Thursday, April 12, 2012

Pushing, Pulling, Throwing

My earlier post, To Push, raises the question of the difference between pushing and pulling. I think that hitting a tennis ball, especially on the serve and the one-handed forehand, is a throwing motion. I think throwing motions are mostly pulling motions as opposed to pushing motions.

Getting your weight into a throw is definitely good advice, so perhaps I'm a bit harsh in my condemnation of getting your weight into a tennis forehand. But we don't lean on things we pull. If anything, we lean away from them, don't we? If I'm pulling a wagon to the north, I get to the north of the wagon, attach a rope or a chain, and pull to the north, away from the wagon to my south. That's the definition of pulling. To push it, I'd get behind it, to its south, and push on the wagon itself toward the north.

In thinking about this issue, I'm reminded of a category of baseball pitchers who essentially push the ball. Most baseball pitchers don't remotely push the ball. They throw the ball at speeds approaching 100 mph. They do this by pulling their pitching arm, hand, and ball toward home plate and the release point. One class of pitchers doesn't do that, though: the knuckleballers. Their motion is much more like a push. They don't rely on high ball speeds and spins. They rely on slow and erratic ball speeds and spins and paths to fool hitters.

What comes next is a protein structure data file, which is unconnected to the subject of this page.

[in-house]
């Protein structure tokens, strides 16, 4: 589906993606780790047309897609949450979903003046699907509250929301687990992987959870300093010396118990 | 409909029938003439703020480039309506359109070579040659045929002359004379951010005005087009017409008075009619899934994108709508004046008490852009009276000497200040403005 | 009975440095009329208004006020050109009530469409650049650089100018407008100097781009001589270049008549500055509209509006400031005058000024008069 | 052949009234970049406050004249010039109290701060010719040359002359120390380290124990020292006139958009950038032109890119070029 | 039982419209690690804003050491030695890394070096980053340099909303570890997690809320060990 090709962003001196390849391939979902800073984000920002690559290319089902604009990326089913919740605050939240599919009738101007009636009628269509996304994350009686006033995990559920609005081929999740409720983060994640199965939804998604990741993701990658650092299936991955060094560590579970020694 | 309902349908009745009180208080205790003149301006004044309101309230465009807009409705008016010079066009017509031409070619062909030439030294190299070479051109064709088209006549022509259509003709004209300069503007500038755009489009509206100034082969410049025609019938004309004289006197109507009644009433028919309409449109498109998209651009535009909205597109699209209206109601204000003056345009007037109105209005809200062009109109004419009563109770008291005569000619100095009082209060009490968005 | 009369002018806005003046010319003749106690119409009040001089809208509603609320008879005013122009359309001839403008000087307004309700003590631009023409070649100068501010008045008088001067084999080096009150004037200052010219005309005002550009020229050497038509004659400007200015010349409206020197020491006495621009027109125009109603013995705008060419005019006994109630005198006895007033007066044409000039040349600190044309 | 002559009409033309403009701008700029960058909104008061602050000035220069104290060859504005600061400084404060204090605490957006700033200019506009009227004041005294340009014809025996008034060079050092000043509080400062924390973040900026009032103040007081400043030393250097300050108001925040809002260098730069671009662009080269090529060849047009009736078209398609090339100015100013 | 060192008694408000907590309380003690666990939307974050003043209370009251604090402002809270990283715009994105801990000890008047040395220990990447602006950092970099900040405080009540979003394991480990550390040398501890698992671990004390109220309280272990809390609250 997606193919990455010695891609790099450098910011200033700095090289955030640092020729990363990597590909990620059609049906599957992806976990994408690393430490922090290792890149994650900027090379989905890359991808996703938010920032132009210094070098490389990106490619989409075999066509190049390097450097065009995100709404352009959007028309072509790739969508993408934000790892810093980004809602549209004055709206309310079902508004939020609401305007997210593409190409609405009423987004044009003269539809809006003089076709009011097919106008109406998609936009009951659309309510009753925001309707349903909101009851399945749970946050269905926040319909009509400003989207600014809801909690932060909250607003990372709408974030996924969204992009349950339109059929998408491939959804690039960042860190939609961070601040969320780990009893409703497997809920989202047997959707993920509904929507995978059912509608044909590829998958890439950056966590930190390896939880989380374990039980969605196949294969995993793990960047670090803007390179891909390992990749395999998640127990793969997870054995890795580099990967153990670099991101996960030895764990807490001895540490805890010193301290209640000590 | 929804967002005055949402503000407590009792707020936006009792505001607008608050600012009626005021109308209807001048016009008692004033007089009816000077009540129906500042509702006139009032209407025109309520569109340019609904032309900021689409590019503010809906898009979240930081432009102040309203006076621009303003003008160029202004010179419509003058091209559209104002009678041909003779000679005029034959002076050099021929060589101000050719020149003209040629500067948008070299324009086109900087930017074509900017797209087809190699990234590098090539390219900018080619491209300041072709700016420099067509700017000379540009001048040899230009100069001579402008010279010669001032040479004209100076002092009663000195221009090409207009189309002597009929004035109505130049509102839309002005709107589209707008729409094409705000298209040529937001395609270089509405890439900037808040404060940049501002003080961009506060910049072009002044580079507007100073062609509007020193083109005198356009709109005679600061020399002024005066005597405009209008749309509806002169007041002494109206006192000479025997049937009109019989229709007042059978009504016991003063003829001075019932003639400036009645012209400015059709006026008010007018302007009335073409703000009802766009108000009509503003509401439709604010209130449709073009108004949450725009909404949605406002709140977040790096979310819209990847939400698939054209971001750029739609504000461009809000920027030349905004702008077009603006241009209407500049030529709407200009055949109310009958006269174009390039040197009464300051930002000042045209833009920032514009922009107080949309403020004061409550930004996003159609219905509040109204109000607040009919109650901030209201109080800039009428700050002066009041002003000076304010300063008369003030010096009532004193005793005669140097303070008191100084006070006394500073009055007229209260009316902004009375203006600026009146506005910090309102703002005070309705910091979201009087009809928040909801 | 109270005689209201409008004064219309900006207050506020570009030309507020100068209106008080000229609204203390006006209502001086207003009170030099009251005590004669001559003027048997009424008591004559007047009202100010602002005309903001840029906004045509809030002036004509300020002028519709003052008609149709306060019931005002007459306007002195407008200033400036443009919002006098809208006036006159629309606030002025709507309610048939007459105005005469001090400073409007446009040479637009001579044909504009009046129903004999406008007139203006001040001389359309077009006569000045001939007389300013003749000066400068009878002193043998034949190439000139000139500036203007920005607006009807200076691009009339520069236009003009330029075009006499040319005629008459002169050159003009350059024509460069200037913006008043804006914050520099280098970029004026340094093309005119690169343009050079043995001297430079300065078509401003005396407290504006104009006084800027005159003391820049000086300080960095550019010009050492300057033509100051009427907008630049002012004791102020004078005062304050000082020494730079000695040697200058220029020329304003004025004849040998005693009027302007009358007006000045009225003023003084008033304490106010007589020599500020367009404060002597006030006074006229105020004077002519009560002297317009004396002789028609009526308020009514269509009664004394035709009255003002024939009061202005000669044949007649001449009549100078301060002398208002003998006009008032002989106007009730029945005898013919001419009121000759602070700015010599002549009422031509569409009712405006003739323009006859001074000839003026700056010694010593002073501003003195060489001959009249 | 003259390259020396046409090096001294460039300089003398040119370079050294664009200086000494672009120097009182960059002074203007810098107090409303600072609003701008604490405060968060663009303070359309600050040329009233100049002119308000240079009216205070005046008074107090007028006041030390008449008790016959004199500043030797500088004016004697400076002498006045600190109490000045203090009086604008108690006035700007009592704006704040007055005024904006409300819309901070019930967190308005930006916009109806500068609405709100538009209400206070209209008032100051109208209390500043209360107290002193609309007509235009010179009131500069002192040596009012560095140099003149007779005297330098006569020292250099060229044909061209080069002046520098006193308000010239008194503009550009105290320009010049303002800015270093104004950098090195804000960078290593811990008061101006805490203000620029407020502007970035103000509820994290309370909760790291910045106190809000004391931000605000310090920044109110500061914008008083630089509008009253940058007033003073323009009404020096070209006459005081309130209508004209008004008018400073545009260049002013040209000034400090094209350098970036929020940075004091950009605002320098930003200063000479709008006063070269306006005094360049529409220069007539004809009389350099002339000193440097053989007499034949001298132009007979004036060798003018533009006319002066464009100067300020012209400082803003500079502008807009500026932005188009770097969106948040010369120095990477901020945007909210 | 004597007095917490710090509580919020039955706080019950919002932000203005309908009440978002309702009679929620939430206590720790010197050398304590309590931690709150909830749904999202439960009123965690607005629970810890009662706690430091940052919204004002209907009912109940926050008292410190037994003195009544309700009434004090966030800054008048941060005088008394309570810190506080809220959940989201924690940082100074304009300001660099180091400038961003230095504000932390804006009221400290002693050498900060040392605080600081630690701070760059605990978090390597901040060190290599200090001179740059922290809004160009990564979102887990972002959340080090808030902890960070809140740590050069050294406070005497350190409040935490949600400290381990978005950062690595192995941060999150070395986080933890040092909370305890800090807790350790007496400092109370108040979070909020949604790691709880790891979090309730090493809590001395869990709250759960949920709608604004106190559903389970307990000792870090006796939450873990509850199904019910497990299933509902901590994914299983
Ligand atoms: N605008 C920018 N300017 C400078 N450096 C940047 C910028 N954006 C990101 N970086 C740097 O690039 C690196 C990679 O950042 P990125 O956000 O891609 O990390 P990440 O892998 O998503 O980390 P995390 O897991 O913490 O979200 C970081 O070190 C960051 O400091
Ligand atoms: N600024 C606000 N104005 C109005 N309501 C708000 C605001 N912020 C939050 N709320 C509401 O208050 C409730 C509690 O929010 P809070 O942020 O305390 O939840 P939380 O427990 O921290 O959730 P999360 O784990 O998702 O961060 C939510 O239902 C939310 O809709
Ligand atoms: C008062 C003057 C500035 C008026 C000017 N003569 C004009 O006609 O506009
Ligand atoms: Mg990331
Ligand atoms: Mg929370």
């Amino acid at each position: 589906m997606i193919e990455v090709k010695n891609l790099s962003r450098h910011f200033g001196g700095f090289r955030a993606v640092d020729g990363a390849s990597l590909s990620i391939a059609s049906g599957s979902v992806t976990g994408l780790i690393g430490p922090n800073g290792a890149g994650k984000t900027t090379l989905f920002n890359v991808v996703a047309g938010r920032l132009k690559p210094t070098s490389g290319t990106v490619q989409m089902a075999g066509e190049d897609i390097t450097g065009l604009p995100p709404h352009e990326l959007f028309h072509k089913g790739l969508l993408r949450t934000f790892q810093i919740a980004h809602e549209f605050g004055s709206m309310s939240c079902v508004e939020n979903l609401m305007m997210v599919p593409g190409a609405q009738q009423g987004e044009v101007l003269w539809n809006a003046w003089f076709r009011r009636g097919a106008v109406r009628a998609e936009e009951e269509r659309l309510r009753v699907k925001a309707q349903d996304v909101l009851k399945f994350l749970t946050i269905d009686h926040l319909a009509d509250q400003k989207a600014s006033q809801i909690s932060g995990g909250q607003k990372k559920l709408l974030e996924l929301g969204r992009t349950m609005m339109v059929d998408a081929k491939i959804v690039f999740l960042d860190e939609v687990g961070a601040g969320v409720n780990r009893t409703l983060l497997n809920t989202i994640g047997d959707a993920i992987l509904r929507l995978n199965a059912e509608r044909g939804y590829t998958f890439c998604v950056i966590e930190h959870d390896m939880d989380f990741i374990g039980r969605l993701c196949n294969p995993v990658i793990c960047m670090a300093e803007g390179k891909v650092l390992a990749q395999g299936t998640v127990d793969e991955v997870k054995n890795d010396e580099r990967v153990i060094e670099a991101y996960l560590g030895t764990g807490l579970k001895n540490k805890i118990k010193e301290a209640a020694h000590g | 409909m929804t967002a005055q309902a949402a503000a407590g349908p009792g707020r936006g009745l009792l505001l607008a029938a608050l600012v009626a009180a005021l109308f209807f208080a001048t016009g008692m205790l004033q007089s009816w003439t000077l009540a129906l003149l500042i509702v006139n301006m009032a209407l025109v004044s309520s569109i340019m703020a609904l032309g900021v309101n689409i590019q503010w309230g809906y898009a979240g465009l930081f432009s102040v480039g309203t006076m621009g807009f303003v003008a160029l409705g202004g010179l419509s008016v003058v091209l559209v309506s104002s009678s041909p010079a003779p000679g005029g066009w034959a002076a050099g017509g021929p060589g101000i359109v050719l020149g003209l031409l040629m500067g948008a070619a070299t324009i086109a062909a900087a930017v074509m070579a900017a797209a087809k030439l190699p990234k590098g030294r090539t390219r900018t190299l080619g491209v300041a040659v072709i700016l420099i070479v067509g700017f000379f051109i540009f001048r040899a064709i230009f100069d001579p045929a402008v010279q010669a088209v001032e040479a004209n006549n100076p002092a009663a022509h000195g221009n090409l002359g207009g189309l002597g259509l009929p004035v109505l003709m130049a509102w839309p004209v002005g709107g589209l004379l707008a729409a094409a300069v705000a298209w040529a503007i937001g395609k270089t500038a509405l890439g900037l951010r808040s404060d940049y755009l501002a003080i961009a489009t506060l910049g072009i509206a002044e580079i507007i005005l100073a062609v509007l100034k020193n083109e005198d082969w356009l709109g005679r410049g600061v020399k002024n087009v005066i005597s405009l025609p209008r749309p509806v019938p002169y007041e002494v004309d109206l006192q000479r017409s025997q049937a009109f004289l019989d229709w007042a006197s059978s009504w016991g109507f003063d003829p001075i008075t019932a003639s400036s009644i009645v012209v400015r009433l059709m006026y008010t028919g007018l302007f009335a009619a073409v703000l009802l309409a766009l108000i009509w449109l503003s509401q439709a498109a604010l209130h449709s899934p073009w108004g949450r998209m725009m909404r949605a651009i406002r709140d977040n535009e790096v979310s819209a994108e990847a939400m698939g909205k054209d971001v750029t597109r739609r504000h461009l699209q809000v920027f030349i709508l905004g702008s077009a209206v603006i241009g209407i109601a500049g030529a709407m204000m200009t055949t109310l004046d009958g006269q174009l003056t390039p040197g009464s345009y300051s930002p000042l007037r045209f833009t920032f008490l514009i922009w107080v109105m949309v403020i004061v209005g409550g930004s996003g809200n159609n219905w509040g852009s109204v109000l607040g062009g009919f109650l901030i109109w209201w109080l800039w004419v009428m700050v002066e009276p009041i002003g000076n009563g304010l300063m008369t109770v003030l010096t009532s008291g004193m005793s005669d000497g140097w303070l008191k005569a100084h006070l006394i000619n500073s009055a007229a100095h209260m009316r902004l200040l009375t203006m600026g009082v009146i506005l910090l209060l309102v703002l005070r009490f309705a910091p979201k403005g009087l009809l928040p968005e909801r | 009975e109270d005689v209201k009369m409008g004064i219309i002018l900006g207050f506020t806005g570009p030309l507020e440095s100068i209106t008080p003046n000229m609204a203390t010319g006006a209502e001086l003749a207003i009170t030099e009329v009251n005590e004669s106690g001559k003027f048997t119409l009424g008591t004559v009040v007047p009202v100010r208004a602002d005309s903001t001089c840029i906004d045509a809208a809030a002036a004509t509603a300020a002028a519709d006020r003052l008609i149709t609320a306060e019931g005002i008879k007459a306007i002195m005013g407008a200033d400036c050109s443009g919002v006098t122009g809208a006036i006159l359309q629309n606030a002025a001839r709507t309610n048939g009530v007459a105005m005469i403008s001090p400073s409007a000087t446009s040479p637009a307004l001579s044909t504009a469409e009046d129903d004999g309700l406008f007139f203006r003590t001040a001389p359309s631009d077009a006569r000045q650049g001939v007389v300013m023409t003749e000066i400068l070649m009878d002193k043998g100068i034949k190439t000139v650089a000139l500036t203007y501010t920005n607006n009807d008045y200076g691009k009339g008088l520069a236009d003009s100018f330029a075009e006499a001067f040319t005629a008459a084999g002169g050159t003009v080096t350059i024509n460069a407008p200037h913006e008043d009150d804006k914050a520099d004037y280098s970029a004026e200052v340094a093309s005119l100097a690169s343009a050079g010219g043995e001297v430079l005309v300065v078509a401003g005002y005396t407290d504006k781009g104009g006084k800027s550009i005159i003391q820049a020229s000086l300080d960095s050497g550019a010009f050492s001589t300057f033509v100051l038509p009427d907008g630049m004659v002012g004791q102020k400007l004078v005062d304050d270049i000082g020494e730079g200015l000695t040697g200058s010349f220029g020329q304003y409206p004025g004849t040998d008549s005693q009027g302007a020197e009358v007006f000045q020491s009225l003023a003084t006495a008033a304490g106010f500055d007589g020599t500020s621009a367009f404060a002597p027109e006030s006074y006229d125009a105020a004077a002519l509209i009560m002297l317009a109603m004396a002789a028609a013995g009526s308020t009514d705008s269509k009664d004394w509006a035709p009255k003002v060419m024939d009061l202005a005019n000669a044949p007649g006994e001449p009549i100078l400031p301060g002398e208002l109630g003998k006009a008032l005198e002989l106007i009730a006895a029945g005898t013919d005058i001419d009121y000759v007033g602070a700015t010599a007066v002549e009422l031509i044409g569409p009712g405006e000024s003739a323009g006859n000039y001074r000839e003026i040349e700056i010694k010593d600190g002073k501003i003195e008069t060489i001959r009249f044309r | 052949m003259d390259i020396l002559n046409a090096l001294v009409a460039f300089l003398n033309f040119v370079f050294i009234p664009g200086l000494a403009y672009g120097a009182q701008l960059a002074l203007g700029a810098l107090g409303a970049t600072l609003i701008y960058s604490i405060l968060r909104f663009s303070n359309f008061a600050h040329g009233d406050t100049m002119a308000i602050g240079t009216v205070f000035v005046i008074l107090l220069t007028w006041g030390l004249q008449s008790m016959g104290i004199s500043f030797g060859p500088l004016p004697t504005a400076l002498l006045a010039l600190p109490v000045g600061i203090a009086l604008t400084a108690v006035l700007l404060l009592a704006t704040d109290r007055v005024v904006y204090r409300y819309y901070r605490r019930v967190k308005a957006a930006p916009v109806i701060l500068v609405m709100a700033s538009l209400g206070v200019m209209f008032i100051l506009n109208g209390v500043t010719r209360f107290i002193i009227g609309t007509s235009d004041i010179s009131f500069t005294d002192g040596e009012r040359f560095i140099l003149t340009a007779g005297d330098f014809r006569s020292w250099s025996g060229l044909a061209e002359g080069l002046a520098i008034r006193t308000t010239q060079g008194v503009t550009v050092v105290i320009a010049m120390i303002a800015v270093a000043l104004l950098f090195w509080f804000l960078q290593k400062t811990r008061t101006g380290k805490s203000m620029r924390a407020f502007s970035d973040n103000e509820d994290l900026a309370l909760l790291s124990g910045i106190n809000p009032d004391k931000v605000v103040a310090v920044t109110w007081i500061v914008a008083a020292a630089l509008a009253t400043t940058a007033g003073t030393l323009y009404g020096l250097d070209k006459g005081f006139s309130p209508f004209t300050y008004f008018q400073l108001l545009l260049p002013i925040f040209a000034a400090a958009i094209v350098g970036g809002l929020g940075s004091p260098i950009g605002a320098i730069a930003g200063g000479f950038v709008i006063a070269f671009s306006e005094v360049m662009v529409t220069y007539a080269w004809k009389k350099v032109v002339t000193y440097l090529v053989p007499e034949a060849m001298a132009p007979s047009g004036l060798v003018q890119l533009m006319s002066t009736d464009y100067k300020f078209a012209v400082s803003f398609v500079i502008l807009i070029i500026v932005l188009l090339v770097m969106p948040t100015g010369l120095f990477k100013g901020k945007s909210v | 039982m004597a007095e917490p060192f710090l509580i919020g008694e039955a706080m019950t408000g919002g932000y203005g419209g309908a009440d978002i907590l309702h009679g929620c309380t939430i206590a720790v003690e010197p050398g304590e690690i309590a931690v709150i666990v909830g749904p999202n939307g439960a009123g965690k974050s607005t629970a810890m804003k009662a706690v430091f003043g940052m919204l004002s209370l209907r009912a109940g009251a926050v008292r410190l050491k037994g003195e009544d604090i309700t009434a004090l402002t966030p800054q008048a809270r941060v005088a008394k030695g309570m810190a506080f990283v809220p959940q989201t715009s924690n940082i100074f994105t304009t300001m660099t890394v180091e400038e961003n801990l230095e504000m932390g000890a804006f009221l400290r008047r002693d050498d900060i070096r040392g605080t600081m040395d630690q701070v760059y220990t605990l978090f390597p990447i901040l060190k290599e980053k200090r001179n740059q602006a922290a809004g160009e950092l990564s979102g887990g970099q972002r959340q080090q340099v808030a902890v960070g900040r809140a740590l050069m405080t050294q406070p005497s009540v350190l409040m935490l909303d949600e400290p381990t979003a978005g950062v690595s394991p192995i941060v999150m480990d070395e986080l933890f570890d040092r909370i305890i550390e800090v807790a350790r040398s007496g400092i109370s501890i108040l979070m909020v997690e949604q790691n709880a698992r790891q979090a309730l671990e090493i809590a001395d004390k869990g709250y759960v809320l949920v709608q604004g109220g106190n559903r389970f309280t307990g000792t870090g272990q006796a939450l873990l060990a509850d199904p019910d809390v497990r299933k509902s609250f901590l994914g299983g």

I'm also reminded of golfers who generally pull with their left side if they are right handed. When I was younger all the golf instructions I heard were about how important the left hand was in pulling the golf club. It was even suggested that right-handed people should play golf left-handed so they could pull with their stronger side. My dad is left-handed but plays right-handed and has always been a very good ball striker. Maybe there was/is something to that age-old advice. I wonder if left-handed golfer Bubba Watson is right-handed. I know Phil Mickelson is right-handed.

Unfortunately for me, I'm not a strong puller. Maybe that's why I don't throw a ball very hard or hit a golf ball or a tennis ball very hard. In the weight room I'm much better at the pushing exercises than I am at the pulling exercises. Luckily my legs are pretty strong and we push with those even when we pull with our arms, so I'm not as bad as I might otherwise be. Thank goodness athletic moves start with a push of the legs against the ground or I'd hit the ball even slower than I do now! Yikes.

Anyway, as I told Alexandra in the comments on my To Push post, I think the best way to think about serves and one-handed shots in tennis is to try to throw the racquet through the ball. I think that's the way to maximize racquet speed.

1 comment:

Pulling rather than pushing said...

Maybe this is why Stosur is warming up(2min 21 secs)her FH with underarm throws
:)Great blog..I'm happy I found it :)Thanks